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We are hitting “homestretch” for the nonprofit work, and Jade and I will hopefully have a complete and polished product by sometime next week. The goal for me is to finish up the Facebook and get more photos up on both the FB and the WP site. Good luck to everyone!

I decided to get my theory-fix by reading the assigned article “Integrating Social Media into Existing Work Environments: The Case of Delicious,” by Karl Stolley. This was certainly a challenging article that introduced me to a wide array of technical concepts. However, I think it is very relevant to our projects and the class in general. The article focused on exactly what the title states: getting social media devices to blend in and syngeristically operate in a pre-existing, centralized environment. Isn’t that what the internet is–a pre-existing system of networks and data. In fact, I think it’s beneficial to consider our projects (which incorporate social media devices) as macrocosmic social media devices. That is, we are working to integrate our plans into pre-existing digital environments.

This article uses Delicious as a representative study. Delicious “houses data…[particularly] bookmarks.” Stolley tries to imagine a way that this SMA (social media application) can “subvert and open up a centralized system.” In order to do this, Stolley ultimately claims that digital communicators of all breeds need to be “always mindful of the broader activity that mediating artifacts [like Delicious] are intended to support.” It seems like a good dose of common sense–we aren’t using social media devices as a means to express them in-themselves, but rather to use them “operationally,” or for-something (gotta love the existentialist distinction between in-itself and for-itself…for more see Sarte haha).

Stolley claims that digital users need to grasp the whole horizon of opportunities, which would involve learning code. While I don’t think I’ll be learning code this semester, I think the intellectual orientation is fruitful: what level, or levels, are we “writing” at/for/toward? Might seem like an abstract question, but think about it. When Jade and I are creating the infrastructure of the WordPress site, we are not writing for a direct audience per se, but rather we are writing–or ‘coding’–in order to accomodate activities geared toward a direct audience.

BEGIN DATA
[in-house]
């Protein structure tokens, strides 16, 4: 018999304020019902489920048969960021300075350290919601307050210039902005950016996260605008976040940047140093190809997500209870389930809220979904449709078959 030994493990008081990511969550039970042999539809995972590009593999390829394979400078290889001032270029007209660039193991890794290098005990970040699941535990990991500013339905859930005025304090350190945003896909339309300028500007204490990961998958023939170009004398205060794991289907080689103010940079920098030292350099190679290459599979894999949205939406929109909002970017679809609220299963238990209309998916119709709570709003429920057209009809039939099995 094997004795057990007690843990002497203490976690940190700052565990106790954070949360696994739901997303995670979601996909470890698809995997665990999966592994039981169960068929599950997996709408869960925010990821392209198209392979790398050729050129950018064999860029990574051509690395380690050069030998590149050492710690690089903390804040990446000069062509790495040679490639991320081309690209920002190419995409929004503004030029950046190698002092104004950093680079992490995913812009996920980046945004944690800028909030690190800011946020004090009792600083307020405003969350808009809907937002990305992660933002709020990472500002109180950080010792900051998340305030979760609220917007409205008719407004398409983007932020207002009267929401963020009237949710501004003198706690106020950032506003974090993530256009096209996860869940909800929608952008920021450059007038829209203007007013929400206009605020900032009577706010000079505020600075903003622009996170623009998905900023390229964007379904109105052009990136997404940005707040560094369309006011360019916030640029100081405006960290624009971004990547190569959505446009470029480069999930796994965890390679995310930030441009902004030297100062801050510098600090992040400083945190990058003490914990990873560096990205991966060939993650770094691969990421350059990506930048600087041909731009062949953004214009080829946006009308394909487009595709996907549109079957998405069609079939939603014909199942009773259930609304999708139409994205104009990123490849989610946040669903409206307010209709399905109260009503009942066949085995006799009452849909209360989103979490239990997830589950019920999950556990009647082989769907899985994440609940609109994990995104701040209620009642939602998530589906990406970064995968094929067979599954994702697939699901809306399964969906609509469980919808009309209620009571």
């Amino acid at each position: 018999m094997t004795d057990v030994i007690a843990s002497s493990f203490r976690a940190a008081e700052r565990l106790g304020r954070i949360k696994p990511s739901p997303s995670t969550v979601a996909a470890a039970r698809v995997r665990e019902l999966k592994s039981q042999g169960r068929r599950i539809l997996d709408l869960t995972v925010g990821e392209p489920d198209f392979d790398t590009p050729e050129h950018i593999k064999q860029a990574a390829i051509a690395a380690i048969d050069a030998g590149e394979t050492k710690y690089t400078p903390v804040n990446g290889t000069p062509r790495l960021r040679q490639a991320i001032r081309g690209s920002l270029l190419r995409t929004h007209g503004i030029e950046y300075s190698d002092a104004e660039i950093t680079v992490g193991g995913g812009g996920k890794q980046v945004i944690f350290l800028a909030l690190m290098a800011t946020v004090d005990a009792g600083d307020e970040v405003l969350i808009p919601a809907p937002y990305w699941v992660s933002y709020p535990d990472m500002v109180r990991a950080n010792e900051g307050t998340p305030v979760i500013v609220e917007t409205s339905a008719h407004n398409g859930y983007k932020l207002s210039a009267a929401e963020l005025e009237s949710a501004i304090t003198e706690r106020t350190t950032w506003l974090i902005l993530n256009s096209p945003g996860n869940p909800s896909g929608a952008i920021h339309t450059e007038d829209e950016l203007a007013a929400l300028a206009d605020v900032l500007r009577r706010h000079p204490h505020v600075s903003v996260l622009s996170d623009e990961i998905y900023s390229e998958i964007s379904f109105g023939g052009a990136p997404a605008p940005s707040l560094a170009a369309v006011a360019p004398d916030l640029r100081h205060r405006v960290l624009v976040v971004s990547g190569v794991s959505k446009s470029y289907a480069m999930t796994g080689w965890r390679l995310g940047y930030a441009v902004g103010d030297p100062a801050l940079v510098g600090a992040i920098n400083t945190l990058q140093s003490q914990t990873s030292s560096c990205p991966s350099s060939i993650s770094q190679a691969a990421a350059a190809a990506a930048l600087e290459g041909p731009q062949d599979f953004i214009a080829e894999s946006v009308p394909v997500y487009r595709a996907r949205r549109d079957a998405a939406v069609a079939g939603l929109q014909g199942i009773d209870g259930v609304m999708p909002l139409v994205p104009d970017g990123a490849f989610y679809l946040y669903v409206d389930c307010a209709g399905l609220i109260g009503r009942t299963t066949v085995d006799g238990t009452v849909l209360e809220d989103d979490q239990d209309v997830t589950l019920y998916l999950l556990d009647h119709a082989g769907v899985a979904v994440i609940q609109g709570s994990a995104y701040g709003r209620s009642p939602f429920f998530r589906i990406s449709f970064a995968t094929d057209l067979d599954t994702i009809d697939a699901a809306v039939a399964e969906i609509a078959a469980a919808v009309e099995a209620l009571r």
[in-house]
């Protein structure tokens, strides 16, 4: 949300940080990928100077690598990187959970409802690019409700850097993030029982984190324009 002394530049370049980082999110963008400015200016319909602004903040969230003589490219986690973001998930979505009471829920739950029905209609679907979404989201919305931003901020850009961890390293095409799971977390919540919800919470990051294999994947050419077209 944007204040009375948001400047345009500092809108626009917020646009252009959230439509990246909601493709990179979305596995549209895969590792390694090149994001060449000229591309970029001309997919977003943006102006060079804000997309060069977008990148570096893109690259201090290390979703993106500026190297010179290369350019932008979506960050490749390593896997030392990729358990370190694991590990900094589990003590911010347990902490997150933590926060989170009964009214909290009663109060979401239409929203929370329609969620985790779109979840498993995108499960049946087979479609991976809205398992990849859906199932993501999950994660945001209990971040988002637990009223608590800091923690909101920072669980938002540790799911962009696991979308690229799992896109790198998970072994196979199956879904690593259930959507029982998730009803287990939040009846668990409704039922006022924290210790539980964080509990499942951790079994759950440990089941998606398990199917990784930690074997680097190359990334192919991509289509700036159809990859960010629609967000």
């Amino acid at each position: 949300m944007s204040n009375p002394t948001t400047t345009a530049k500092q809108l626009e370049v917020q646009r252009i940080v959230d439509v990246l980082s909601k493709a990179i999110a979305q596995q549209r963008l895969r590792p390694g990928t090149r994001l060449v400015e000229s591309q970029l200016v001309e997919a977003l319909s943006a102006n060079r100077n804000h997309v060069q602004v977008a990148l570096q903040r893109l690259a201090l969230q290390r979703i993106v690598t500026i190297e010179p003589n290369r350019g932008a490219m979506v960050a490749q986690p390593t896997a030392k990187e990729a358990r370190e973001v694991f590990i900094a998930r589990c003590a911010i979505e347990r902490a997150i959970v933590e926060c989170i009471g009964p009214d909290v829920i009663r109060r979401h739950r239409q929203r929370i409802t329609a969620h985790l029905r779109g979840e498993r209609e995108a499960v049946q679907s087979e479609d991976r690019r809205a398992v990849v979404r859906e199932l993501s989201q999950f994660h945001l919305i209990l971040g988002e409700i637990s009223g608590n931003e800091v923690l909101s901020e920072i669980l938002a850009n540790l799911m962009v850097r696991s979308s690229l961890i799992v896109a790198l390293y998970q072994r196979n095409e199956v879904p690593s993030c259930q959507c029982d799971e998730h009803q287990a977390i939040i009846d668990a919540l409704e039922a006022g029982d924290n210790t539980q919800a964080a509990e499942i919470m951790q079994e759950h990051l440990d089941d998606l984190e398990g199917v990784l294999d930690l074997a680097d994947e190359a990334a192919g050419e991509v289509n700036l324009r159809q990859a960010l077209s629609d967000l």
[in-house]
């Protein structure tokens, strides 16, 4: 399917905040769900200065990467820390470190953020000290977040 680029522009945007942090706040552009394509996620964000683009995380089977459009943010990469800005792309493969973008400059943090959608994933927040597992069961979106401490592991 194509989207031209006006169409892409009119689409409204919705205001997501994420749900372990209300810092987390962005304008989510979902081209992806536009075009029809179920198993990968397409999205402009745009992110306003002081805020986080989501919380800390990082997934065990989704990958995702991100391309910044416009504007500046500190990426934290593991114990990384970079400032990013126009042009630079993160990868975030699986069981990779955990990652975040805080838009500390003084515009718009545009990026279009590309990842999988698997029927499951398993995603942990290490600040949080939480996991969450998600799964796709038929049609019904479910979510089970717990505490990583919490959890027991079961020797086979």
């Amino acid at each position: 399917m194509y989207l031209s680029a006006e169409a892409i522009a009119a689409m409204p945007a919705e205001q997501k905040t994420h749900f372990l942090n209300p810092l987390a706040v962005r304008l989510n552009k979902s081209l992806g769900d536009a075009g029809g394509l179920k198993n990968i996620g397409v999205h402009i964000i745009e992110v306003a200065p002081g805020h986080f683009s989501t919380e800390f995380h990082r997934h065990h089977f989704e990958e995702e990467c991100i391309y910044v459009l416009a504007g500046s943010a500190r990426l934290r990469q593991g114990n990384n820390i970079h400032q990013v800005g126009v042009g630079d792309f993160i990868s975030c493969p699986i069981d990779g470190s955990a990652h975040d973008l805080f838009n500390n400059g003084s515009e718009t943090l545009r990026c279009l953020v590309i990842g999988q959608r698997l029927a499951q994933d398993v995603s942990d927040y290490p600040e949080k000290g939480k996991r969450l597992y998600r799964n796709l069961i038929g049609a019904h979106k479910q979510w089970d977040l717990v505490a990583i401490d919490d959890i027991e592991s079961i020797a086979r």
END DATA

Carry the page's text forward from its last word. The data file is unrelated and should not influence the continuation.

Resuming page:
Again, we are working in the seams, trying to make an environment hospitable to “object-oriented activities” of both “individuals and social efforts.” Not only is the website itself being designed for use by general users and the NSCA team, but we are trying to create an artifact (i.e. the WP site) that will integrate into the living environment of NSCA in general. It would be optimal if our creations can simply slip into (or behind) the third level in the Activity Theory.

Activity Theory is compromised of “activities” (which are meaningful, object-oriented movements) expressed through “actions.” The third, and last, level belongs to “operations.” These might include “unconscious,” or purely means-to-an-end acts like typing on the keyboard. Stolley notes how through repetition a meaningful action can eventually become an operation. One might think of physical activities, like throwing a football. When one first starts out, they need to expend a considerable amount of neurological energy to get the desired effect, i.e. the throw. But with repetition (and I mean A LOT of repetition), the throwing motion becomes muscle memory and all that energy can be expended on surveying the field (or thinking about digital media integration). Our goal, in my opinion, is to create a website that includes social media that can fit into the organization’s environment and quickly become muscle memory.

Indeed, as Stolley describes, “mediating artifacts…[can] extend natural human capabilities” and increase the horizon of possible networks and actions, thereby shaping the very perception of the organization. We want to increase the potential of the organization, their reach, their effect, their power, their muscle memory… Sounds dramatic, I know.

But by focusing on “functionality” and “operationalization” we can help the organization’s tools (and the organization itself) “fit in with its broader mediating environment.” We need to think about avoiding “labor-intensive” and choppy features and focus more on “invisible integration” (living and staying within the seams—adding oil and efficiency to the gears).

Alright, I hope this helped and didn’t sound too preachy. But I think this article fits in perfectly with the tenets of New New Media–we operate within a dynamic digital system that can “spin decentralized services using centralized data.” Like the rhizomes (sorry, I can’t resist), the internet is an ever-growing and re-configuring (think the tetrad, too, if you like) entitity that has differeing vectors of force and importance, which are in large part dictated by the users as both designers and participators. We need to think what we want to affect, and then create the conditions for the possibility.

Safe travels!